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Environmental group says no guarantee of cleanup in state Senate’s coal ash plan

State Senate leaders are unveiling their approach today to cleaning up the state’s hazardous coal-ash ponds, but a leading environmental group is already saying new legislation doesn’t go far enough.

The proposal will be discussed at a 3 p.m. committee hearing in Raleigh at the N.C. General Assembly.

The AP first reported last night that the Senate proposal (click here to read) would require Duke Energy to close its coal-ash dumps within 15 years, and WRAL had this wrap-up as well and a summary to the Senate proposal here.

Coal ash from February spill near the Dan River

Coal ash from February spill near the Dan River

But Frank Holleman, the attorney steering the Southern Environmental Law Center’s litigation over coal ash, said the Senate bill still defers many of the decisions to the N.C. Department of Environment and Natural Resources. That, he said, could mean that Duke Energy could continue to get passes on cleaning up the toxic by-products found in 33 unlined pits at the electricity utility’s 14 coal-fired plants in the state.

All the pits have contaminated nearby groundwater, and environmental groups have criticized DENR’s reluctance before the February coal ash spill in the Dan River to demand cleanup.

“What North Carolina needs but is not done in this bill is a direct requirement that Duke clean up its coal ash,” Holleman said. “It leaves it to the failed state agency.”

The Senate plan, Holleman said, could allow Duke Energy to simply cap some of the unlined coal ash pits, a move that he says will continue to allow contaminants to seep into groundwater.

The Senate plan introduced by state Senate leader Phil Berger, who lives in Eden, and Sen. Tom Apodaca is a big departure from the proposal offered up by Republican Gov. Pat McCrory, which environmentalists say didn’t have strong enough language to require cleanup.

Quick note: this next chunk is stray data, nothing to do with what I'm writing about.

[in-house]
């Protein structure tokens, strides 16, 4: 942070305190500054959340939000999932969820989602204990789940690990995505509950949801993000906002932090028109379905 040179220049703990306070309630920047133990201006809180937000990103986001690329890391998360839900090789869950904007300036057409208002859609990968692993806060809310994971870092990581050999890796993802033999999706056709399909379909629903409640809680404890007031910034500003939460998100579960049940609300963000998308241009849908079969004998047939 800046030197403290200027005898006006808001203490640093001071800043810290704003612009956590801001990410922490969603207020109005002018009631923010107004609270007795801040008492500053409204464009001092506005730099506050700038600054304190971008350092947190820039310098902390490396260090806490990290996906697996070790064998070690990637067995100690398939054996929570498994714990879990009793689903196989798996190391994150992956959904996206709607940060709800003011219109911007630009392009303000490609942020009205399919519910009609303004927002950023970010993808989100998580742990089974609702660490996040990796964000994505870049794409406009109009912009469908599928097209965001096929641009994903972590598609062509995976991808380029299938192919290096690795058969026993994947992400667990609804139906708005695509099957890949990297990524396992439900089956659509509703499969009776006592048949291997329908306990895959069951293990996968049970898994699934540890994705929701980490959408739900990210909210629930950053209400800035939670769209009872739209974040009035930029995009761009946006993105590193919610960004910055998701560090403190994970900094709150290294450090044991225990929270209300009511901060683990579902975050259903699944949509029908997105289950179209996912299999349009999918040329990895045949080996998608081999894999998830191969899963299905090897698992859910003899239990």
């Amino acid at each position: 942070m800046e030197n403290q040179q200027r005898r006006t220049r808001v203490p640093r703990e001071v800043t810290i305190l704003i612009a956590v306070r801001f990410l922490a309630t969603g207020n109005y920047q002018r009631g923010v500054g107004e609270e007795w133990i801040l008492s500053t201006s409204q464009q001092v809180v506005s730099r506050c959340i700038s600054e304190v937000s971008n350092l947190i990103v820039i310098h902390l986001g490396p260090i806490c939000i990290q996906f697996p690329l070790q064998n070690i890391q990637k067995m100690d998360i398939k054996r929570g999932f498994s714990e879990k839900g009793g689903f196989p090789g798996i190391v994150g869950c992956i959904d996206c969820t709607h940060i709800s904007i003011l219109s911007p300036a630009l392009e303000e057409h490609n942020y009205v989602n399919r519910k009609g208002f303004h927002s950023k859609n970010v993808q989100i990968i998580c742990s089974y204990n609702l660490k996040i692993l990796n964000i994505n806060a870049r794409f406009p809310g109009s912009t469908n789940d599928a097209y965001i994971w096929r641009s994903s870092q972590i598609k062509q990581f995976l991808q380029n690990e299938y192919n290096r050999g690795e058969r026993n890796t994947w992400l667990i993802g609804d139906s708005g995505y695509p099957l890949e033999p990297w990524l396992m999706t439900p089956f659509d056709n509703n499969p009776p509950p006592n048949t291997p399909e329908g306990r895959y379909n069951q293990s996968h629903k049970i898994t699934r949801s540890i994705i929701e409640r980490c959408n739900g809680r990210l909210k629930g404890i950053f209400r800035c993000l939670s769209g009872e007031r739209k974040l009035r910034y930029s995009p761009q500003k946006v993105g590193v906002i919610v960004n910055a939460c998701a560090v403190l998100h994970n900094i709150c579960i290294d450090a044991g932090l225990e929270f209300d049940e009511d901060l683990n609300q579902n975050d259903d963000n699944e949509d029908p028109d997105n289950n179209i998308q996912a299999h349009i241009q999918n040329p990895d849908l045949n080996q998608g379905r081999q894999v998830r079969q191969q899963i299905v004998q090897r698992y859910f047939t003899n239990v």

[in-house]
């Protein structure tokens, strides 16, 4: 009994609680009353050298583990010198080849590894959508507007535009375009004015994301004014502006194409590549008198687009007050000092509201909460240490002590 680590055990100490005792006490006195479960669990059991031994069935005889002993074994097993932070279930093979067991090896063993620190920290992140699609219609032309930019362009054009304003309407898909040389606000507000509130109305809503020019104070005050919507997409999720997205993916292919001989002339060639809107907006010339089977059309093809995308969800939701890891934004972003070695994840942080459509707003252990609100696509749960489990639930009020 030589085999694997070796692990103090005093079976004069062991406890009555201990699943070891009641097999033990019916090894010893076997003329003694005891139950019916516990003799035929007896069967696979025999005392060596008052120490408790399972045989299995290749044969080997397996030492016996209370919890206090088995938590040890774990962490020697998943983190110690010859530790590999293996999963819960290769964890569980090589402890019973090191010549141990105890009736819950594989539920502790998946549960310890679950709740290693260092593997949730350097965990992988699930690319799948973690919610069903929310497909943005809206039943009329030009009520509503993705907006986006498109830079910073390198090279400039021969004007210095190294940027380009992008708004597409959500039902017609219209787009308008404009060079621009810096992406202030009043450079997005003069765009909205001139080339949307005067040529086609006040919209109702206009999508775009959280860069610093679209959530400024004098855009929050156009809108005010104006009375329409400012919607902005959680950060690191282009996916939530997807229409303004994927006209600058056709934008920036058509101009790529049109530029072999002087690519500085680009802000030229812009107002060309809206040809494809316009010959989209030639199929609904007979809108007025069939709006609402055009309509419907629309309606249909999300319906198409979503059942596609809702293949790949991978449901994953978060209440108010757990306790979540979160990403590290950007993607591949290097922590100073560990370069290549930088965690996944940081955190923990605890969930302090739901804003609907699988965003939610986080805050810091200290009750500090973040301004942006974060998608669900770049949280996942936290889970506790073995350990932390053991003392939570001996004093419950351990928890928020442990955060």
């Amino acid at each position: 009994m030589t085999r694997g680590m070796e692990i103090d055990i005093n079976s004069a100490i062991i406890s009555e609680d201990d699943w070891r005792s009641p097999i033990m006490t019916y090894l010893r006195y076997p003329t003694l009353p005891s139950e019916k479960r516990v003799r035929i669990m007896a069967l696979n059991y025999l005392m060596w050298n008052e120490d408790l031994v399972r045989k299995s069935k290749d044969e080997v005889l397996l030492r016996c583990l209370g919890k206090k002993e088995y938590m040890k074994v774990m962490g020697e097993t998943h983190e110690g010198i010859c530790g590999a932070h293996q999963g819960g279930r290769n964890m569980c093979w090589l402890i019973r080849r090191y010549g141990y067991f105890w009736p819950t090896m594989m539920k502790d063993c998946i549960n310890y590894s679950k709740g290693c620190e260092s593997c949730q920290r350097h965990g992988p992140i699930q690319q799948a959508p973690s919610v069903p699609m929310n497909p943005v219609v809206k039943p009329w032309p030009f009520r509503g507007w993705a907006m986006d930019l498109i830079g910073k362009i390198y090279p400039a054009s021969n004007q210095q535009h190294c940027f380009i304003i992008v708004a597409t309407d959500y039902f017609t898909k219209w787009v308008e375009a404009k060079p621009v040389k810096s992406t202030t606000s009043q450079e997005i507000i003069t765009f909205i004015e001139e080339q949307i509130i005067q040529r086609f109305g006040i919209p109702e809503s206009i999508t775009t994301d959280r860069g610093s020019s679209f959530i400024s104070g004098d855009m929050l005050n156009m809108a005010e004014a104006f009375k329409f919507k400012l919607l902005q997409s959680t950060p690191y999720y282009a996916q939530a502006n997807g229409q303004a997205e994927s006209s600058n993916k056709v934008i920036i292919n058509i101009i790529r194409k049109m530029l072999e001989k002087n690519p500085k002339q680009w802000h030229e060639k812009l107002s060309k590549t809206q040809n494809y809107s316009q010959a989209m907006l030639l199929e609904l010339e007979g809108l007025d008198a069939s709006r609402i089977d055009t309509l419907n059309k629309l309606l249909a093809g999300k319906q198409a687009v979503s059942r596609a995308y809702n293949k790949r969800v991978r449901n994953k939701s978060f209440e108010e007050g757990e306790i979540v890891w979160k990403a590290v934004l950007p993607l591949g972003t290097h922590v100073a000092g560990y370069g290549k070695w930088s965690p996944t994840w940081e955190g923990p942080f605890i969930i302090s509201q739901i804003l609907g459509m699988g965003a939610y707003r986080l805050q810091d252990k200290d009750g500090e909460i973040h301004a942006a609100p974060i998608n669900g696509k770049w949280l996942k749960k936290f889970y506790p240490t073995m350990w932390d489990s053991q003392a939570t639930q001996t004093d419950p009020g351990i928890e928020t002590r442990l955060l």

Holleman said the Senate plan has closed some of those loopholes, but still would accept capping the ponds as a method for closing some of the lower-risk coal-ash pits.

“That’s the bottom line, is the community going to be protected from coal ash lagoons?,” Holleman said. “This bill does not do that.”

Charlotte-based Duke Energy, the nation’s largest utility, maintains 33 coal-ash lagoons at 14 coal-powered electricity plants across North Carolina. A dam broke in February at a shuttered plant in Eden, sending more than 39,000 tons of toxic coal-ash sludge into the Dan River, one of the worst environmental disasters in North Carolina’s history.

A federal grand jury is looking into the relationship between DENR and Duke Energy, which has a powerful player in state politics for years and has contributed heavily to the campaigns of both Democratic and Republican state leaders.

McCrory, who worked for Duke for nearly 30 years and has appointed several former Duke executives to top state posts, has repeatedly said his prior employment with Duke won’t affect his administration’s oversight of the utility giant. Ethics forms show he recently sold at least $10,000 of his Duke Energy stock.

The state Senate is slated to discuss the coal-ash proposal at 3 p.m. today in room 643 in the Legislative Office Building. WRAL will be live-streaming the meeting here.

 

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